The day begun with Cai and Fu reaching the men’s doubles Olympic final and ended with a pair of gold medals for China with the injury of Wang Xin the only low point in a day riddled with success for the Chinese.
Gold For Li Xuerui
The form player in 2012 justified her selection for the Olympics ahead of Wang Shixian and won China’s second gold in two days. It was talent over willpower in the women’s singles match, with Wang Yihan’s talent failing to defeat Li Xuerui’s will to win in a three-game classic. Saina Nehwal claimed the bronze medal, but not in the way the Indian would have hoped as Wang Xin retired at the beginning of the second game after claiming the opening game. A knee-injury hindered Wang Xin’s movement before she crumbled on court after the opening point in the second game that forced her into retirement and gave Nehwal the bronze medal.
Tian and Zhao Claims Women’s Doubles Gold
There was a Chinese winner in the women’s doubles, but not the pair that many expected. With the group stage farce decimating the draw, it was the 2nd seeded Tian and Zhao who claimed gold – with Zhao Yunlei winning her second gold of the Olympics after her mixed doubles success. An easy first game victory for the Chinese required a response from the Japanese pairing of Fujii and Kakiiwa to ensure there wasn’t a Chinese rout. A tighter second game ensued, but the Chinese eventually took the second game 25-23 to ensure China’s third gold. Sorokina and Vislova took the bronze medal, after a one-sided victory over the Canadian pair of Bruce and Li.
Boe and Mogensen stun Lee and Chung
The “dream final” in the men’s doubles was put on hold for at least four years by the Danish pair of Boe and Mogensen who defeated Lee and Chung in a sensation men’s doubles semi final which will be a contender for match of the tournament. The Korean pair took an early lead, claiming the first game only for the Danes to respond and take the second game. After squandering a match point, Boe and Mogensen earned a second match point and a Mogensen lift was left by Lee Yong Dae, only for the shuttle to hit the lead and send the Danes into tomorrow’s final. Cai and Fu will be their opponents tomorrow, after the Chinese pair defeated Koo and Tan in a one-sided semi final that the Chinese pair took with their third match point to ensure their second successive Olympic final.
Day 8 Results:
The group stages have provided countless intriguing matches, from the opening session of play all the way to the final session of the group phase.
All Start Times Are Local Times
Saturday, July 28 – 8.30am
Lee / Ha (Korea) – Laybourn / Rytter Juhl (Denmark)
The toughest mixed doubles group of the four opens up play inside Wembley Arena, with the world number 8 and 9 pairs clashing to take one step closer to the quarter finals. They sole meeting came at the German GP in April and resulted in a one-sided victory for the Danes which they will hope for this weekend. There is also the question of endurance for Lee Yong Dae, as he will be back on court that night in the men’s doubles with Chung Jae Sung over 12 hours after playing his opening mixed doubles match. Saturday will be a long day for Lee Yong Dae.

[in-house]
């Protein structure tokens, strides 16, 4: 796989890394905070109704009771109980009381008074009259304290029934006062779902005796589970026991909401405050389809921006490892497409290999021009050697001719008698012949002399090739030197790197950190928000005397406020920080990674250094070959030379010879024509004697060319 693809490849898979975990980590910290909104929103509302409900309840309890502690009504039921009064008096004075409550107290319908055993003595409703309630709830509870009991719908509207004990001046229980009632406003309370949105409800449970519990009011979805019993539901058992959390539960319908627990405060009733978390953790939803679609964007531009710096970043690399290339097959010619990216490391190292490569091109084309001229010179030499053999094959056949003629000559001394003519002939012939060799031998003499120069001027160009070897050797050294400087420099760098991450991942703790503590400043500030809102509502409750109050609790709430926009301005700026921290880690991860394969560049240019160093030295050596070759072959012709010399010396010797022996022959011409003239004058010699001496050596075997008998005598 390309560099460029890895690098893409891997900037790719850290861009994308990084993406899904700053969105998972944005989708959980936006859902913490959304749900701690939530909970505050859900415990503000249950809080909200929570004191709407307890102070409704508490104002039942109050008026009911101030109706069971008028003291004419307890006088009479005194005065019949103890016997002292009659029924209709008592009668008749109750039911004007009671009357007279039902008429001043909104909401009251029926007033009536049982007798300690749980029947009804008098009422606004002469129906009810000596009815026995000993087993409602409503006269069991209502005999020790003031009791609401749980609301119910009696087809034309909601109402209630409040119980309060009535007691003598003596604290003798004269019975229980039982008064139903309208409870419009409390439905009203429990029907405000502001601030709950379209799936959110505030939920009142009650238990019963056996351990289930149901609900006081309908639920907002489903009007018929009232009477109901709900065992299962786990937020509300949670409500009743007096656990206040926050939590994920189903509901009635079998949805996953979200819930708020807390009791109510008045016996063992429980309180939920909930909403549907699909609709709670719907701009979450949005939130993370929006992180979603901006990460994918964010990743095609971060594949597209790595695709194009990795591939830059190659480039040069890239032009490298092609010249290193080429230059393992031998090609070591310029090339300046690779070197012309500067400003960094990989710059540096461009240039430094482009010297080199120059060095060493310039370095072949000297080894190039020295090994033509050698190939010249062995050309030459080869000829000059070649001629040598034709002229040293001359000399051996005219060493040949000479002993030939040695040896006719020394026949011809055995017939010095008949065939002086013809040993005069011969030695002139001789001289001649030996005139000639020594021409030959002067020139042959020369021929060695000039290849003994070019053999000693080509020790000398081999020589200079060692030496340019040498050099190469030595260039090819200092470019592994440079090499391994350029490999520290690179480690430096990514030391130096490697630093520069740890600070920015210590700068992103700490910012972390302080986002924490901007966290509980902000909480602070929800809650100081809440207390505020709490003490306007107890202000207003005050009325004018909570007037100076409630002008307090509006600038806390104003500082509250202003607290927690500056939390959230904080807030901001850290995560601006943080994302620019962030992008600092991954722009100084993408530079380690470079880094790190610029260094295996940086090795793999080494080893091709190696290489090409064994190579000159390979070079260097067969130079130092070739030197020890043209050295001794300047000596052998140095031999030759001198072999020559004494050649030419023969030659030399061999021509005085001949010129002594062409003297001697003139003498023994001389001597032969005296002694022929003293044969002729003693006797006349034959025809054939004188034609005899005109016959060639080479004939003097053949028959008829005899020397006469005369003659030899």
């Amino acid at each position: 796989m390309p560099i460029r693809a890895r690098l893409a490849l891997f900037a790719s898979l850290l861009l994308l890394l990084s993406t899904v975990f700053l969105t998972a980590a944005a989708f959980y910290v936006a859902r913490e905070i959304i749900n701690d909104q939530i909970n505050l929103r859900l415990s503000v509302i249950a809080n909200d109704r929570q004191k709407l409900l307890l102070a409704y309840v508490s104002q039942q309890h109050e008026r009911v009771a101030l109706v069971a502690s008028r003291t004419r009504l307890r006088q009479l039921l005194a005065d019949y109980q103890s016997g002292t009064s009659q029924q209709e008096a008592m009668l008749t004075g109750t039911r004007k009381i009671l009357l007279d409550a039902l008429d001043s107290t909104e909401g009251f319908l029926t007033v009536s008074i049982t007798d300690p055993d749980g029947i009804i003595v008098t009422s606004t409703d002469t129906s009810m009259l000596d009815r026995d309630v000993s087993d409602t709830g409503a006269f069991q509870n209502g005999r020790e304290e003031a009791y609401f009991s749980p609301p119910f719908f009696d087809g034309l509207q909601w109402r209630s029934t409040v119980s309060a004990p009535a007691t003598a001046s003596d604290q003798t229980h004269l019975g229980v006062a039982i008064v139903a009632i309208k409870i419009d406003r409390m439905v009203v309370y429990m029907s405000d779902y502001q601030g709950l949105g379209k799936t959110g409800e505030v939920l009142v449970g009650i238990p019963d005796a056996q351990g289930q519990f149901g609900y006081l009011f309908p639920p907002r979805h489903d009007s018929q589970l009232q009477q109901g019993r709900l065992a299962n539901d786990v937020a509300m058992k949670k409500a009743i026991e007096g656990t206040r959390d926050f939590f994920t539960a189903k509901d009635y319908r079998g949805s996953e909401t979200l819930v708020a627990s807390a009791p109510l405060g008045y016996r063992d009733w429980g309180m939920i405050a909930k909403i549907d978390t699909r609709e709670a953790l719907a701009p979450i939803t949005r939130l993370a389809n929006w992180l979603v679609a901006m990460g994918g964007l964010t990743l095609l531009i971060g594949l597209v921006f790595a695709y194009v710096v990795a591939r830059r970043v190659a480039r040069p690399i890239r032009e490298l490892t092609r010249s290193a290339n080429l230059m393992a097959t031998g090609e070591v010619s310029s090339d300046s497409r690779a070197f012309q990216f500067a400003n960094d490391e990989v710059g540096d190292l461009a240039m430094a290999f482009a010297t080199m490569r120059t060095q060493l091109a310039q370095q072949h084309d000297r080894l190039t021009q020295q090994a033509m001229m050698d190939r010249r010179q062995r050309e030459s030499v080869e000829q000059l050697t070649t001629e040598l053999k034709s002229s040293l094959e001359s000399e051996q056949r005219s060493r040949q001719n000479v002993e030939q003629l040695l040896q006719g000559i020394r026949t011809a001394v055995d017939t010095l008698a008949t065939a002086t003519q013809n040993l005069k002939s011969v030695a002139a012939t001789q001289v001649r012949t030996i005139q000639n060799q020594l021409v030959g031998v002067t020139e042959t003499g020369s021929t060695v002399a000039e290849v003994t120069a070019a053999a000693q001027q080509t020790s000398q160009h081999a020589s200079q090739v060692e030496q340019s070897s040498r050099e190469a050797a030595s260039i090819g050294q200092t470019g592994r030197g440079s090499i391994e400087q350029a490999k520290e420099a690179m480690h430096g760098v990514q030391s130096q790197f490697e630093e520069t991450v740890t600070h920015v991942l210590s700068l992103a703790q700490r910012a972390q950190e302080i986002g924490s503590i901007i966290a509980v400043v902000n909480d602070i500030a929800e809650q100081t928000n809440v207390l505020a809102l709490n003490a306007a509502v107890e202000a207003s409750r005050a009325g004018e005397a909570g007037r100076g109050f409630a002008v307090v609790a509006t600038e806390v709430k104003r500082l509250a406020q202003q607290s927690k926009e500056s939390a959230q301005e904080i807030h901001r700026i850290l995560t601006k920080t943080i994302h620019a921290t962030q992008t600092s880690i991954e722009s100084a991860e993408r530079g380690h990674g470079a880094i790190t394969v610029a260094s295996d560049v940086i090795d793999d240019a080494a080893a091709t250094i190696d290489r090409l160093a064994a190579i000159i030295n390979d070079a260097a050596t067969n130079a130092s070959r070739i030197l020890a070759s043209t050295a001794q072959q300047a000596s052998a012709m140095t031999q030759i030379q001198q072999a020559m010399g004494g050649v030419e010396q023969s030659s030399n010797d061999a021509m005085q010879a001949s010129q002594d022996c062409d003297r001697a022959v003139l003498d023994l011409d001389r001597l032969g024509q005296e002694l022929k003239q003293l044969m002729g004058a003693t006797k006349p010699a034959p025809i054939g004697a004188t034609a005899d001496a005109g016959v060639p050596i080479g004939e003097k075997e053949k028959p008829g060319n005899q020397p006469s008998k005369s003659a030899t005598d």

Sunday, July 29 – 8.30am
Zhang / Zhao (China, Seeded 1) – Adcock / Bankier (Great Britain)
Wembley Arena has brought them together once more, with the playing field evened ever so slightly from little under a year ago. The Brits have claimed two famous victories since their defeat at the World Championships against this Chinese pair, both coming at Super Series Premier events. Zhang and Zhao claimed their most recent match in Indonesia last month, but the British pair have something they didn’t have a year ago, belief that they could beat the Chinese. There was hope last year that their run the final would continue on for one more day, but on Sunday morning there is a belief and a track record to support them – as well as a capacity crowd.
Sunday, July 29 – 1.40pm
Chen Long (China, Seeded 3) – Boonsak Ponsana (Thailand)
On paper, this should be a routine victory on route to the last 16 for the 3rd seed but their head to head suggests differently. The world number 22 has a 2-1 advantage over Chen Long from Ponsana’s time inside the world’s top ten. Their last match was over 18 months ago but this is far from an easy match for Chen Long.
Monday, July 30 – 9.05am
Wang Yihan (China, Seeded 1) – Michelle Li (Canada)
The Canadian has struggled with food poisoning in the build up this week, but there will be no excuses available to Wang Yihan should she fail to reach the last 16. It will be their first match against one another, with the world number 1 a massive favourite to go through. Michelle Li’s draw in the women’s doubles is just as tough as she will take on the world number 1 pairing of Wang and Yu the day before her opening singles match.
Monday, July 30 – 2.15pm
Lee Chong Wei (Malaysia, Seeded 1) – Ville Lang (Finland)
The national secret over the rehabilitation of Lee Chong Wei’s ankle will be revealed and tested on Monday afternoon, by the Finnish workhouse of Ville Lang. His 104-minute marathon against Christian Lind Thomsen in April has proven that is physically capable of withstanding a demanding match, he will lengthen rallies to tire opponents and he will test out Lee Chong Wei’s right ankle. Few are expecting a Lee Chong Wei defeat if he is anywhere near his best, but his rivals will watch this match intently for signs of discomfort and weakness.
Monday, July 30 – 7.44pm
Peter Gade (Denmark, Seeded 5) – Pedro Martins (Portugal)